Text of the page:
- Pregnancy & Childbirth
- Attachment Parenting
- Family Nutrition
- Family Wellness
TV WATCHING DURING CHILDHOOD LINKED TO POOR HEALTH LATER
A study of 1000 people found that watching TV for 2 or more hours daily between ages 5 and 15 increased the likelihood of adult obesity, poor fitness, high cholesterol and smoking.
Dr. Sears comments: Click here to read more about how to help your child grow up LEAN and HEALTHY.
CHRONIC ACETAMINOPHEN USE MAY HARM KIDNEY
A study of middle-aged women showed long-term use of this common pain reliever (sold as Tylenol or generic) may decrease kidney function. Women who took over 1500 tablets over their lifetime showed a significant increased risk.
Dr. Sears comments: I recommend acetaminophen in the office every day for pain and fever relief for kids. This study was in middle-aged women who took the drug chronically almost every day for years. The findings here do not seem to apply to appropriate, occasional use in children as needed. I will continue to recommend acetaminophen.
FLU SHOT MAY ACTUALLY MAKE ASTHMA WORSE
A study of 800 kids with asthma showed those who got the flu shot had more trouble with their asthma over that flu season.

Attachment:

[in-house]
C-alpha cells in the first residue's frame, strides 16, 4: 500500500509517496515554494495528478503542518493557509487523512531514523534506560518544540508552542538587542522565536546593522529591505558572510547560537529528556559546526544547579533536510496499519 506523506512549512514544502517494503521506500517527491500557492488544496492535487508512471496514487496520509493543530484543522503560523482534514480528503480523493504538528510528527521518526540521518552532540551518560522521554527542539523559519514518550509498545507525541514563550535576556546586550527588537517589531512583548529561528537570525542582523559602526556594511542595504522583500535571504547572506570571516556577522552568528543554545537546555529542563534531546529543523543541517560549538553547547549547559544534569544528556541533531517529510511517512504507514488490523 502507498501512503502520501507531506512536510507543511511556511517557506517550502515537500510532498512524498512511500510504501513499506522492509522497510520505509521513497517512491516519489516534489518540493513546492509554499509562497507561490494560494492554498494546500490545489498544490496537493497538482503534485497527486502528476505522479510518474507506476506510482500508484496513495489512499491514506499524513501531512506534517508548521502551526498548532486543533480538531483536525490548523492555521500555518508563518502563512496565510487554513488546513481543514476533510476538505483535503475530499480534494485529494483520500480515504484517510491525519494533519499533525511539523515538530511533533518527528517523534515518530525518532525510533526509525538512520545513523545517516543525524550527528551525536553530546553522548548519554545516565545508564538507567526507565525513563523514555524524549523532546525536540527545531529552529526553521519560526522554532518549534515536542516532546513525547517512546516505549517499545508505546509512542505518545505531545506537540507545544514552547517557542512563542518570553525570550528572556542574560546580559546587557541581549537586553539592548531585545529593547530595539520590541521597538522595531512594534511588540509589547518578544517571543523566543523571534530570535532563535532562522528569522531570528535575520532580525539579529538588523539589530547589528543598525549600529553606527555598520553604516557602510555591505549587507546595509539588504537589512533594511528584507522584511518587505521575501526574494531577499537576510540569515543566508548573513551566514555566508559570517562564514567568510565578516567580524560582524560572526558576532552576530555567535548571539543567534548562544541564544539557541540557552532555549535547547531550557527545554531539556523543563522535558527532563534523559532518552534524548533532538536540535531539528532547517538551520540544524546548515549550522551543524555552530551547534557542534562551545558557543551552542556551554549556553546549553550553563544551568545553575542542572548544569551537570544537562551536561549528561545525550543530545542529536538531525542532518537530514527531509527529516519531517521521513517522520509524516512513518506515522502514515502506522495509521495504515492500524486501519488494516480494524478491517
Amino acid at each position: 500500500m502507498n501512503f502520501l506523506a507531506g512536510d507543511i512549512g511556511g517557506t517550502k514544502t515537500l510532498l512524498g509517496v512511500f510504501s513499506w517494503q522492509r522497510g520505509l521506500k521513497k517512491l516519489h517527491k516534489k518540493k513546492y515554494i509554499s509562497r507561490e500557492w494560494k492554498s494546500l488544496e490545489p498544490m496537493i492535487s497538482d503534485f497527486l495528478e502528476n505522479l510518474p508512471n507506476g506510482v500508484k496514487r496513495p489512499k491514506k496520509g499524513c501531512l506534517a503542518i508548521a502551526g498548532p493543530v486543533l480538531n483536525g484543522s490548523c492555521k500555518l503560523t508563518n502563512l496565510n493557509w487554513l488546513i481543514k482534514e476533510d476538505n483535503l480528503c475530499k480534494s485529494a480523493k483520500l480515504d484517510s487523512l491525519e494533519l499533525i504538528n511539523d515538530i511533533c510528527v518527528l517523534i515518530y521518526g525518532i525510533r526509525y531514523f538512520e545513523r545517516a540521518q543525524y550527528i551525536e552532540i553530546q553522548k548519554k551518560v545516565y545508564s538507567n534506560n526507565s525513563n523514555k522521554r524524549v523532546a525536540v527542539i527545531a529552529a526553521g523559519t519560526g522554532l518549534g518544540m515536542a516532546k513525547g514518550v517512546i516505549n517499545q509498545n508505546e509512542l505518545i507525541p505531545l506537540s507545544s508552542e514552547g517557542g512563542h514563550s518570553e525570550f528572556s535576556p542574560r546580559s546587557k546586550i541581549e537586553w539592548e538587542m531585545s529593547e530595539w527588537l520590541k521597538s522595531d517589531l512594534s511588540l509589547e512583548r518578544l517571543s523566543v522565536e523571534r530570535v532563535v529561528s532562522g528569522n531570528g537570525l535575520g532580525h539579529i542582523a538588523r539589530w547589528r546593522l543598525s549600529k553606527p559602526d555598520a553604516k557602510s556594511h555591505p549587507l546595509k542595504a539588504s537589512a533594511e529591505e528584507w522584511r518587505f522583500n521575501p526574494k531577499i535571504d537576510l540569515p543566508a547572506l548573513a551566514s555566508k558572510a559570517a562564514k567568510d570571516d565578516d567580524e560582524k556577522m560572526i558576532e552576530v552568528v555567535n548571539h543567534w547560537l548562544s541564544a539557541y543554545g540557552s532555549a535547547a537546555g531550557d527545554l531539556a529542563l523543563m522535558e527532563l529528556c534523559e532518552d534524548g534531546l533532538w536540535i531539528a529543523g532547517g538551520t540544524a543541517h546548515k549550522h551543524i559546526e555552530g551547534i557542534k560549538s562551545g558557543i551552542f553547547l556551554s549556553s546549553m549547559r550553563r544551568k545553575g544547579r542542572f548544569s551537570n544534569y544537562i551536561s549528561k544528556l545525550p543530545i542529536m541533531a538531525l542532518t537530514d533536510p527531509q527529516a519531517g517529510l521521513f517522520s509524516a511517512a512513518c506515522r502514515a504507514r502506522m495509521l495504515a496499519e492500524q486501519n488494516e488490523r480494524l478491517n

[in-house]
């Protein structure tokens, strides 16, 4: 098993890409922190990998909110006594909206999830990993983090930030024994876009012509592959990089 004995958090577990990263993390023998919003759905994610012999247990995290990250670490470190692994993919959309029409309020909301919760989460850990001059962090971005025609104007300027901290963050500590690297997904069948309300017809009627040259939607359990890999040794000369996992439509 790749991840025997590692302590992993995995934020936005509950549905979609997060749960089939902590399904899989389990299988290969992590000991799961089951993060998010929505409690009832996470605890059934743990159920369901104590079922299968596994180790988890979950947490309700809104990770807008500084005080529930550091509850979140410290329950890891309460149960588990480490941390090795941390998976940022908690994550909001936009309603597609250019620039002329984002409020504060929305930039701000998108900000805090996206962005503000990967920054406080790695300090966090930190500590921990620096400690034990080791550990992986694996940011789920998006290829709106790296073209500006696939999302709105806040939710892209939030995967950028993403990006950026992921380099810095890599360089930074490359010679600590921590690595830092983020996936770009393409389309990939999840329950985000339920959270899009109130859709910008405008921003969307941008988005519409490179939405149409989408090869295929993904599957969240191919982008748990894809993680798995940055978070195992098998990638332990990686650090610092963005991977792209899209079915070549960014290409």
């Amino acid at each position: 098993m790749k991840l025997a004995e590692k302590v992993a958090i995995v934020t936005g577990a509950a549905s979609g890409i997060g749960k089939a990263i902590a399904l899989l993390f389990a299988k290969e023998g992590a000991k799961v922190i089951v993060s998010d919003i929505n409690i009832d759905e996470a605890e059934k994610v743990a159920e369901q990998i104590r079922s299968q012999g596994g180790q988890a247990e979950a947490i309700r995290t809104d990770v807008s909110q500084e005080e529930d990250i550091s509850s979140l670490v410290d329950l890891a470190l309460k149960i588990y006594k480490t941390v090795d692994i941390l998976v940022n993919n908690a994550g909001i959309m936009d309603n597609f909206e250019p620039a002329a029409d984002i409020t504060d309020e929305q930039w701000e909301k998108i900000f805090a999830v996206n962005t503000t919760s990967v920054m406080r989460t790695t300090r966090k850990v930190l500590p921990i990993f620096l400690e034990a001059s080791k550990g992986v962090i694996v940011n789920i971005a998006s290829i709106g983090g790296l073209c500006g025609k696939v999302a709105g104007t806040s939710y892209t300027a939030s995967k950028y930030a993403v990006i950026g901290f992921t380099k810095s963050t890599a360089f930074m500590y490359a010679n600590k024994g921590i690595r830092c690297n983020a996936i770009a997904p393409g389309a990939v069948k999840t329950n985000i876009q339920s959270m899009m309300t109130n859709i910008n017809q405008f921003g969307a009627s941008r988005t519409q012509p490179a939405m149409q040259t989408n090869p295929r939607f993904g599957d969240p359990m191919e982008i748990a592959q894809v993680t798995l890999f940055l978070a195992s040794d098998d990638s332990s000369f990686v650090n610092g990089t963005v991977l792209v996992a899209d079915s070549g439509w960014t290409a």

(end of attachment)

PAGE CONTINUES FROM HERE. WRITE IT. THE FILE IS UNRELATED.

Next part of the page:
Dr. Sears comments: It has long been recommended that kids with asthma and other chronic health conditions get a flu shot because catching the flu can make their asthma flare up. The researchers in this study point out that this reasoning has never been confirmed by research. This study, in fact, reveals the opposite – those kids who got the shot actually had more trouble with asthma over that winter. The reason is unclear. I recommend asking your doctor when the next flu season comes around. More research will be done to clarify this issue.
BREASTFEEDING A BABY DECREASES MOM’S GENETIC BREAST CANCER RISK
It is known that women who have mutations in a gene called BRCA1 are more likely to get breast cancer. It has also been long known that women who don’t breastfeed a baby, or only do so for short periods, are more likely to get breast cancer. This study linked the two factors and found that women with this gene mutation who breastfeed a cumulative 12 months or more have a 60% lower chance of developing breast cancer.
U.S. BREASTFEEDING RATES STILL ALARMINGLY LOW
In a related story, data for the U.S. reveal that only 14% of mothers follow the American Academy of Pediatrics recommendation to exclusively breastfeed their babies for the first 6 months of life.
Dr. Sears comments: Everyone knows how much breastfeeding benefits babies, but we don’t often think how it may benefit a mother’s health. All women, but especially those with a family history of breast cancer, can decrease even a genetic risk by following the recommendations for breastfeeding each baby for at least one year.
Click here to read more about the benefits of breastfeeding.